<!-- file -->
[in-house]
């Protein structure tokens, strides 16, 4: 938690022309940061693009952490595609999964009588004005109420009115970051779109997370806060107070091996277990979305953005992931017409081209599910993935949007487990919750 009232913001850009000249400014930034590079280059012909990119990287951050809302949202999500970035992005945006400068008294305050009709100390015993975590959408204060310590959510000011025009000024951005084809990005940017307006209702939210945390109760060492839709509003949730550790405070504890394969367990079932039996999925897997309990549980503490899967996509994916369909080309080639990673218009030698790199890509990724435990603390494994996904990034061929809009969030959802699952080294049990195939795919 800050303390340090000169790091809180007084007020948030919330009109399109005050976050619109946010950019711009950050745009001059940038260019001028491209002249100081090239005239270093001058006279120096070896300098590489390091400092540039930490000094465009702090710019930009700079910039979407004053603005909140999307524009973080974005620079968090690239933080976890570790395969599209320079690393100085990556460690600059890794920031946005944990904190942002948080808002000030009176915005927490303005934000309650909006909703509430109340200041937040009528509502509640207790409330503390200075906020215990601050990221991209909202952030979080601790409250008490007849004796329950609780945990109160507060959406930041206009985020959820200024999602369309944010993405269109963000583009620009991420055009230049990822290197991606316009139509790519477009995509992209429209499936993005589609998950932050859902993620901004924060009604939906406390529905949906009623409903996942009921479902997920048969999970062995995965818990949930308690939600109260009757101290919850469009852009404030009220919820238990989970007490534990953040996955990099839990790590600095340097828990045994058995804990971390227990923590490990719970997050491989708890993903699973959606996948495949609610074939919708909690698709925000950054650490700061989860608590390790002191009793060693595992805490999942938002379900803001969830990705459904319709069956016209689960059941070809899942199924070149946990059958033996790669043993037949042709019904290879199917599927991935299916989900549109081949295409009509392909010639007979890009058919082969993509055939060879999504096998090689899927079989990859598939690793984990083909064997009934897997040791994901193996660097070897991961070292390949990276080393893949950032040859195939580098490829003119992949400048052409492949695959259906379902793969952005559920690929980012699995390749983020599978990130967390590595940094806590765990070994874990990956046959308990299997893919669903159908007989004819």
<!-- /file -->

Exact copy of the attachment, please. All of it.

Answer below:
[in-house]
């Protein structure tokens, strides 16, 4: 938690022309940061693009952490595609999964009588004005109420009115970051779109997370806060107070091996277990979305953005992931017409081209599910993935949007487990919750 009232913001850009000249400014930034590079280059012909990119990287951050809302949202999500970035992005945006400068008294305050009709100390015993975590959408204060310590959510000011025009000024951005084809990005940017307006209702939210945390109760060492839709509003949730550790405070504890394969367990079932039996999925897997309990549980503490899967996509994916369909080309080639990673218009030698790199890509990724435990603390494994996904990034061929809009969030959802699952080294049990195939795919 800050303390340090000169790091809180007084007020948030919330009109399109005050976050619109946010950019711009950050745009001059940038260019001028491209002249100081090239005239270093001058006279120096070896300098590489390091400092540039930490000094465009702090710019930009700079910039979407004053603005909140999307524009973080974005620079968090690239933080976890570790395969599209320079690393100085990556460690600059890794920031946005944990904190942002948080808002000030009176915005927490303005934000309650909006909703509430109340200041937040009528509502509640207790409330503390200075906020215990601050990221991209909202952030979080601790409250008490007849004796329950609780945990109160507060959406930041206009985020959820200024999602369309944010993405269109963000583009620009991420055009230049990822290197991606316009139509790519477009995509992209429209499936993005589609998950932050859902993620901004924060009604939906406390529905949906009623409903996942009921479902997920048969999970062995995965818990949930308690939600109260009757101290919850469009852009404030009220919820238990989970007490534990953040996955990099839990790590600095340097828990045994058995804990971390227990923590490990719970997050491989708890993903699973959606996948495949609610074939919708909690698709925000950054650490700061989860608590390790002191009793060693595992805490999942938002379900803001969830990705459904319709069956016209689960059941070809899942199924070149946990059958033996790669043993037949042709019904290879199917599927991935299916989900549109081949295409009509392909010639007979890009058919082969993509055939060879999504096998090689899927079989990859598939690793984990083909064997009934897997040791994901193996660097070897991961070292390949990276080393893949950032040859195939580098490829003119992949400048052409492949695959259906379902793969952005559920690929980012699995390749983020599978990130967390590595940094806590765990070994874990990956046959308990299997893919669903159908007989004819």